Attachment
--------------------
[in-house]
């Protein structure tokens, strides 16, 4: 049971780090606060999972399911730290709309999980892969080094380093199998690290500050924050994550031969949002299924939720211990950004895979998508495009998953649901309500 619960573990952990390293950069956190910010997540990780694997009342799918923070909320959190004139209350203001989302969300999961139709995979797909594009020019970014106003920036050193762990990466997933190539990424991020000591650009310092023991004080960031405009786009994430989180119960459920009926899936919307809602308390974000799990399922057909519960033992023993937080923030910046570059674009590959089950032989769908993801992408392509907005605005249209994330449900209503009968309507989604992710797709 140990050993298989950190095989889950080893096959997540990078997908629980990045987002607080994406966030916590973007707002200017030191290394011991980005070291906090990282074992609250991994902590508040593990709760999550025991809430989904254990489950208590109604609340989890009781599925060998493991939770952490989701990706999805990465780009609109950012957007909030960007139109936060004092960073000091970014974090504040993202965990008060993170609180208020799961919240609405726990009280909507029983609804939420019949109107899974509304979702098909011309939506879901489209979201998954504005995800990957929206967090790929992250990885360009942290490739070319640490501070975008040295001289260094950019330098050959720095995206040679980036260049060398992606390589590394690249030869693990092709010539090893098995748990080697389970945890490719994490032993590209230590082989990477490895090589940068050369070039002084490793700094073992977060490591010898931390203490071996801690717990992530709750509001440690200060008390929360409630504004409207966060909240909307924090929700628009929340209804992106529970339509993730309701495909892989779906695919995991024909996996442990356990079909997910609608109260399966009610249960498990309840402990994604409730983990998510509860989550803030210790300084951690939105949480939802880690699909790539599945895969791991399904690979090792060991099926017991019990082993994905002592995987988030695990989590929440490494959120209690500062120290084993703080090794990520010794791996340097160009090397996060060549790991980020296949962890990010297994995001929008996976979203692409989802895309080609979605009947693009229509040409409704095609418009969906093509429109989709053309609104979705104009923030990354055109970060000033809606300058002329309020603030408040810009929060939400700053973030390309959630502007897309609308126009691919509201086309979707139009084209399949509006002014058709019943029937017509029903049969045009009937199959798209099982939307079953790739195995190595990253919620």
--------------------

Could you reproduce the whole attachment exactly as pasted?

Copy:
[in-house]
């Protein structure tokens, strides 16, 4: 049971780090606060999972399911730290709309999980892969080094380093199998690290500050924050994550031969949002299924939720211990950004895979998508495009998953649901309500 619960573990952990390293950069956190910010997540990780694997009342799918923070909320959190004139209350203001989302969300999961139709995979797909594009020019970014106003920036050193762990990466997933190539990424991020000591650009310092023991004080960031405009786009994430989180119960459920009926899936919307809602308390974000799990399922057909519960033992023993937080923030910046570059674009590959089950032989769908993801992408392509907005605005249209994330449900209503009968309507989604992710797709 140990050993298989950190095989889950080893096959997540990078997908629980990045987002607080994406966030916590973007707002200017030191290394011991980005070291906090990282074992609250991994902590508040593990709760999550025991809430989904254990489950208590109604609340989890009781599925060998493991939770952490989701990706999805990465780009609109950012957007909030960007139109936060004092960073000091970014974090504040993202965990008060993170609180208020799961919240609405726990009280909507029983609804939420019949109107899974509304979702098909011309939506879901489209979201998954504005995800990957929206967090790929992250990885360009942290490739070319640490501070975008040295001289260094950019330098050959720095995206040679980036260049060398992606390589590394690249030869693990092709010539090893098995748990080697389970945890490719994490032993590209230590082989990477490895090589940068050369070039002084490793700094073992977060490591010898931390203490071996801690717990992530709750509001440690200060008390929360409630504004409207966060909240909307924090929700628009929340209804992106529970339509993730309701495909892989779906695919995991024909996996442990356990079909997910609608109260399966009610249960498990309840402990994604409730983990998510509860989550803030210790300084951690939105949480939802880690699909790539599945895969791991399904690979090792060991099926017991019990082993994905002592995987988030695990989590929440490494959120209690500062120290084993703080090794990520010794791996340097160009090397996060060549790991980020296949962890990010297994995001929008996976979203692409989802895309080609979605009947693009229509040409409704095609418009969906093509429109989709053309609104979705104009923030990354055109970060000033809606300058002329309020603030408040810009929060939400700053973030390309959630502007897309609308126009691919509201086309979707139009084209399949509006002014058709019943029937017509029903049969045009009937199959798209099982939307079953790739195995190595990253919620």